allergic rhinitis


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Related to allergic rhinitis: asthma, sinusitis

allergic rhinitis

[ə′lərj·ik rī′nīd·əs]
(medicine)
References in periodicals archive ?
Leading companies and potential for market growth We expect the rising prevalence and the consequent increase in demand for allergic rhinitis drugs, expanding healthcare coverage, the strength of the R&D pipeline and developments in drug delivery technologies to contribute to an increase in sales for allergic rhinitis drugs to 2025.
Seidman and a panel of 20 experts in otolaryngology, allergy and immunology, internal medicine, family medicine, pediatrics, sleep medicine, advanced practice nursing, complementary and alternative medicine, and consumer advocacy developed the new practice guideline to enable clinicians in all settings to improve patient care and reduce harmful or unnecessary variations in care for allergic rhinitis.
People with allergic rhinitis may have other allergic conditions, such as asthma and eczema.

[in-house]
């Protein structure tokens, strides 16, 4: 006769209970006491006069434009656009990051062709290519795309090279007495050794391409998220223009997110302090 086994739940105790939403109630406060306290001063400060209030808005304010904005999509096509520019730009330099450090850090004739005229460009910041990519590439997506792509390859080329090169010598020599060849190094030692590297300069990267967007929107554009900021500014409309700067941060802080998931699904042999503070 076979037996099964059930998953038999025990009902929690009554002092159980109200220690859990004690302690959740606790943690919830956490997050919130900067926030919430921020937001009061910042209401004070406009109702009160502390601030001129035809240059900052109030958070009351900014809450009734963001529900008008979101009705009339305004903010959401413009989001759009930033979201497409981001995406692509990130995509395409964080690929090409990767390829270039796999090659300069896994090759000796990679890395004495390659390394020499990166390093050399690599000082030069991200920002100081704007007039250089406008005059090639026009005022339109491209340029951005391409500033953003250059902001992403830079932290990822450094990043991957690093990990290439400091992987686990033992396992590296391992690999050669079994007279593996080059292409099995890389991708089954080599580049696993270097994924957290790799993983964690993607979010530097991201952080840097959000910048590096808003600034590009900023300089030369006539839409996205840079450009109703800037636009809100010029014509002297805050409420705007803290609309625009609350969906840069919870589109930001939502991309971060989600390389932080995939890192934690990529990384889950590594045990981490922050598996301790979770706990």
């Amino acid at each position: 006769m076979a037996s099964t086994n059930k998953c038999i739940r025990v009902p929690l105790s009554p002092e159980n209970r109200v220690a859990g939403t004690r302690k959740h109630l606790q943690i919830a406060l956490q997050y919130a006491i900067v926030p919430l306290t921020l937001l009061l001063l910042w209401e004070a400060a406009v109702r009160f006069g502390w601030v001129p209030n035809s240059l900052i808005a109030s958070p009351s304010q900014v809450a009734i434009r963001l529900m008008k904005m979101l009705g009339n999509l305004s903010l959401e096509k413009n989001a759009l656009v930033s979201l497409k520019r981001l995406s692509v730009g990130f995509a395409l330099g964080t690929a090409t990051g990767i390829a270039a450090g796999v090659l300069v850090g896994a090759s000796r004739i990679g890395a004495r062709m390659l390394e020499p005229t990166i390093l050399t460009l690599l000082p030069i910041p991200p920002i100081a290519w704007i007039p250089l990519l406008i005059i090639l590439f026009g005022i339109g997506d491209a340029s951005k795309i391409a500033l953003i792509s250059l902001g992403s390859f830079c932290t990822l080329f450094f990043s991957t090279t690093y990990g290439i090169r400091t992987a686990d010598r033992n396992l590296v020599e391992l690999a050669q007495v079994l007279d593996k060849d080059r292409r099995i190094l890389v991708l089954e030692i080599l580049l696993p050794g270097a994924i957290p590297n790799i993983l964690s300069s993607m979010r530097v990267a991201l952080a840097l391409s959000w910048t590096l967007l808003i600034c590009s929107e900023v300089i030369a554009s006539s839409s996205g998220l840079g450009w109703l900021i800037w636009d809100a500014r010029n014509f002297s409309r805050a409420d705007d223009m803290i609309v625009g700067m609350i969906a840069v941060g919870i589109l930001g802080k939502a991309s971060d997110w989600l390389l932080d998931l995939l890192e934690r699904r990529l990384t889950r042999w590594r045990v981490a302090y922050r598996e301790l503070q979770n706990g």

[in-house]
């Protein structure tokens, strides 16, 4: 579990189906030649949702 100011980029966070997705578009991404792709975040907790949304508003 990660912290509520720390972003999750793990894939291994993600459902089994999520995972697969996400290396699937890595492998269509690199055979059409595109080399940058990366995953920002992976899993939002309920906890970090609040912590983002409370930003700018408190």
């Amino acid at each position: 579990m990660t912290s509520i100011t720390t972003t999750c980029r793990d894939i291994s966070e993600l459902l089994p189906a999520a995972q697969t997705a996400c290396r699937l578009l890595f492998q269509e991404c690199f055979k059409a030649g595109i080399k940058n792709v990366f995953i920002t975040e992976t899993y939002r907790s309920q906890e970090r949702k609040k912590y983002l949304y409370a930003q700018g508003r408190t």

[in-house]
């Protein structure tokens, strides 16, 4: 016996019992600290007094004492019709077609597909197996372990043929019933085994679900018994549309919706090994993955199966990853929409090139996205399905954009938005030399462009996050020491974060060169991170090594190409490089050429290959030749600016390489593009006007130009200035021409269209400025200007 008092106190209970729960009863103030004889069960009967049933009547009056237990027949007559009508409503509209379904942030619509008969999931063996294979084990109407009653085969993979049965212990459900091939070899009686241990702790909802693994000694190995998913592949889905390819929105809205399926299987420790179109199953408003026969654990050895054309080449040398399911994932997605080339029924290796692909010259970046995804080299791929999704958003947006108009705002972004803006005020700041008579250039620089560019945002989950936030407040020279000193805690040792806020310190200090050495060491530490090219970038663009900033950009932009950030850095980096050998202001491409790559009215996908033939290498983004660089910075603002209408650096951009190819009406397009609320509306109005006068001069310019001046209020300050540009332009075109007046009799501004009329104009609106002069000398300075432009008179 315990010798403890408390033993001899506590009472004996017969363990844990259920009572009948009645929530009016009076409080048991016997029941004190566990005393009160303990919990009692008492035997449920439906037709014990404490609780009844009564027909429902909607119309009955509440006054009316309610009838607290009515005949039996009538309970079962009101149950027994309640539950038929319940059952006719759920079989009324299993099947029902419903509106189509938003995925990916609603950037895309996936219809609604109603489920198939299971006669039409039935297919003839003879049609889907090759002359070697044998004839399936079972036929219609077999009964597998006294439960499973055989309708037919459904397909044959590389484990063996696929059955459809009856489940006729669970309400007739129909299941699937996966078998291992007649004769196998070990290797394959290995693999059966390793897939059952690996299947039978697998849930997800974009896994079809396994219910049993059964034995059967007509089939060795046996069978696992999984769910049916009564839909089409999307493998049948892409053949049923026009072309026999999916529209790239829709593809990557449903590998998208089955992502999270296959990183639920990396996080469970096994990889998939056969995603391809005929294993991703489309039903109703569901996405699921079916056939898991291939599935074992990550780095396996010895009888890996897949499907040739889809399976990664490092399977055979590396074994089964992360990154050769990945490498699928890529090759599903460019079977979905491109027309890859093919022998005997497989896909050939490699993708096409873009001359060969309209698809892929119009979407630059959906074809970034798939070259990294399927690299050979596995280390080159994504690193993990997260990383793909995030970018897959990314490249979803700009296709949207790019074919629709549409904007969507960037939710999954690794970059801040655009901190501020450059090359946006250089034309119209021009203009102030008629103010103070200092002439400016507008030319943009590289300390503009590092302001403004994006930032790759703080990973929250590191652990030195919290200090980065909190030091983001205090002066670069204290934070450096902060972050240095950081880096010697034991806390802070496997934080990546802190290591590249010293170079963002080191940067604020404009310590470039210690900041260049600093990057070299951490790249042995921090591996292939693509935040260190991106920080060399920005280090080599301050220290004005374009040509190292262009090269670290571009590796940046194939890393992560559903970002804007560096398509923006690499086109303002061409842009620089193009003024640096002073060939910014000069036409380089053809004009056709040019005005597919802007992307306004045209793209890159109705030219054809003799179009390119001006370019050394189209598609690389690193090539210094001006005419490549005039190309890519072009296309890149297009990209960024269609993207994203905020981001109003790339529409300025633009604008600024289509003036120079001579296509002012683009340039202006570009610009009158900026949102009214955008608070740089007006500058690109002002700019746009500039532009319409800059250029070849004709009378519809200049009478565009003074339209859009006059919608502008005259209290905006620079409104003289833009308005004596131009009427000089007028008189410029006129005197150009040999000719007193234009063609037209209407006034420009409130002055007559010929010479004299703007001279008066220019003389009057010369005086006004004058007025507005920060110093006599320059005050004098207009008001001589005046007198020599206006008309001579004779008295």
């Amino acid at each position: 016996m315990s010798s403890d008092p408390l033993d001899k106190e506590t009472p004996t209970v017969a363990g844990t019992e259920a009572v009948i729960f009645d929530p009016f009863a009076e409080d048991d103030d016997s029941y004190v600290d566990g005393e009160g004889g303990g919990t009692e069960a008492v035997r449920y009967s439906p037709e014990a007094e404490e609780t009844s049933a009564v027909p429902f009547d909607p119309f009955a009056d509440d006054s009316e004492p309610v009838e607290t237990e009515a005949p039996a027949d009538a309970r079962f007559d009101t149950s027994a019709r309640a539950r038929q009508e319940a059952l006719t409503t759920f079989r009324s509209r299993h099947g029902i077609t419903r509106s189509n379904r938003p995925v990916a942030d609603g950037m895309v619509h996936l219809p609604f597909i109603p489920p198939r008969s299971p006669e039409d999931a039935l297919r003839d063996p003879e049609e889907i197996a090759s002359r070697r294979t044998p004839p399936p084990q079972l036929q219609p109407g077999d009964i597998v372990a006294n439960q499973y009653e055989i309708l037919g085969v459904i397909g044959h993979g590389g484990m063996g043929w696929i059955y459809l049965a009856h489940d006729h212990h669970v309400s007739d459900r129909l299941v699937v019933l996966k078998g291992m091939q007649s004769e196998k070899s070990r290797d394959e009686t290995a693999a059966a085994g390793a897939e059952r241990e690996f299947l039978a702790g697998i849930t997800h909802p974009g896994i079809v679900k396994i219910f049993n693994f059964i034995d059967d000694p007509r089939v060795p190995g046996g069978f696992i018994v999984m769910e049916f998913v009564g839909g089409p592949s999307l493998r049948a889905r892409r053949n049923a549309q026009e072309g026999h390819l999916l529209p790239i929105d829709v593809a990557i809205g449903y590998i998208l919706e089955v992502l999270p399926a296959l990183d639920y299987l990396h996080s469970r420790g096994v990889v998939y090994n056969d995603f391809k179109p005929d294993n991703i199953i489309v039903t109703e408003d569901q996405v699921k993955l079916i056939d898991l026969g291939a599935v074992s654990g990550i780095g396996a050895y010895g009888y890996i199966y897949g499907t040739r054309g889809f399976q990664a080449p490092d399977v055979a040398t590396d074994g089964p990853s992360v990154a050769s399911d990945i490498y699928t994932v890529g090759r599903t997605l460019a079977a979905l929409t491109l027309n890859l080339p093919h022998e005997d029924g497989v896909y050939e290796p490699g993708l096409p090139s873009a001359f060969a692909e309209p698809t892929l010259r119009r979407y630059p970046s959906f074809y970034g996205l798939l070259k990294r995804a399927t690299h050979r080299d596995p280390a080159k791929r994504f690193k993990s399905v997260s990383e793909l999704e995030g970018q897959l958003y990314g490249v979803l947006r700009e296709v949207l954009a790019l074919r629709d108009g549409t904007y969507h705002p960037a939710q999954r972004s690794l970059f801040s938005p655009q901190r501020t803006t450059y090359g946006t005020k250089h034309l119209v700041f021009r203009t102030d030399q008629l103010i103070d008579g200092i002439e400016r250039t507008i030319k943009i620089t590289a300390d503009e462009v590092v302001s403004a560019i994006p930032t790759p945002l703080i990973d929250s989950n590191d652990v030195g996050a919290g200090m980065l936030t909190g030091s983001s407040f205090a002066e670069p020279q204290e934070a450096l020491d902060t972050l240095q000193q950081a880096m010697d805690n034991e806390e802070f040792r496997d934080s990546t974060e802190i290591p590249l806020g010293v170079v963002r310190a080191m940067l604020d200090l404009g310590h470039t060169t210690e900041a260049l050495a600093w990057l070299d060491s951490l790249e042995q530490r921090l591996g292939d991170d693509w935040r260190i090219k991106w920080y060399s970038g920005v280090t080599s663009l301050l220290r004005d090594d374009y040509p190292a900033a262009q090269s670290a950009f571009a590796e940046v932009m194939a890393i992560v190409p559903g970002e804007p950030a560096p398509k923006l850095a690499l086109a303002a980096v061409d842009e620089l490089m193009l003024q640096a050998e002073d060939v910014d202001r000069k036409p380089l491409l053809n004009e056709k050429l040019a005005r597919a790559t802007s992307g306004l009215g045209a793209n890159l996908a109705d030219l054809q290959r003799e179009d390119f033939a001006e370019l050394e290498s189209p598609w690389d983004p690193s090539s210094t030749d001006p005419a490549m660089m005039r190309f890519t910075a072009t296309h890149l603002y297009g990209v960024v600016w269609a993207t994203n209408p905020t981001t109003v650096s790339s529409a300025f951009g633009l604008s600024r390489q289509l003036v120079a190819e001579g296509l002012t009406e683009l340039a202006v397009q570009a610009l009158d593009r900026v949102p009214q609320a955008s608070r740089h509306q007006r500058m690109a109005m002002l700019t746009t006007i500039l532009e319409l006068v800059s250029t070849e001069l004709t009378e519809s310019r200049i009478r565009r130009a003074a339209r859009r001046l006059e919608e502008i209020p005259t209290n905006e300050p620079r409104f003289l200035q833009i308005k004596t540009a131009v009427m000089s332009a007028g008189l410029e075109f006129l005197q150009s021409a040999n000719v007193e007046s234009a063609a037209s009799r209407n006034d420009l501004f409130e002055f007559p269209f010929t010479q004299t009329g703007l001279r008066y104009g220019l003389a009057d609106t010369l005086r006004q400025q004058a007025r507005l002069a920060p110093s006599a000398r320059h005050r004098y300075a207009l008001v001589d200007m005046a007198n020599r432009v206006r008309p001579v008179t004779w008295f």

Dr Abdul Rahman said that the latest statistics, which was carried out in 2009, found that 30 per cent of residents in Al Ain suffered from allergic rhinitis while only affecting 10 per cent of residents in Dubai and the rest of the country.
The experts said while allergic rhinitis cannot be cured, it can be prevented by staying indoors during a sandstorm.
The inclusion criteria for this study included having the clinical signs/symptoms of allergic rhinitis plus a positive allergy skin test for at least one of the tested allergens (in total 18 common regional allergens).
Of the 21 males in the allergic rhinitis group, 16 had a positive smear (76%) and 5 had a negative smear (24%).
The old classification of allergic rhinitis which divided it into two types, i.
This relatively high prevalence of allergic rhinitis is thought to be the result of drastic changes to the UAE's traditional environment in the past 10 years, with the introduction of green landscaping that has resulted in a greater number of date palm trees, public gardens, and grass-covered areas in the country's major cities and towns.
Interestingly, the same survey found a 31% increase in allergic rhinitis, which is commonly linked to asthma, a 55% increase in eczema, and an increase in those taking regular steroid medication among those with frequent wheeze.
Symptoms of seasonal allergic rhinitis are usually caused by tree, grass, and weed pollens.
Patients with allergic rhinitis have paroxysms of sneezing, rhinorrhea, nasal obstruction, and itching of the eyes, nose, and palate.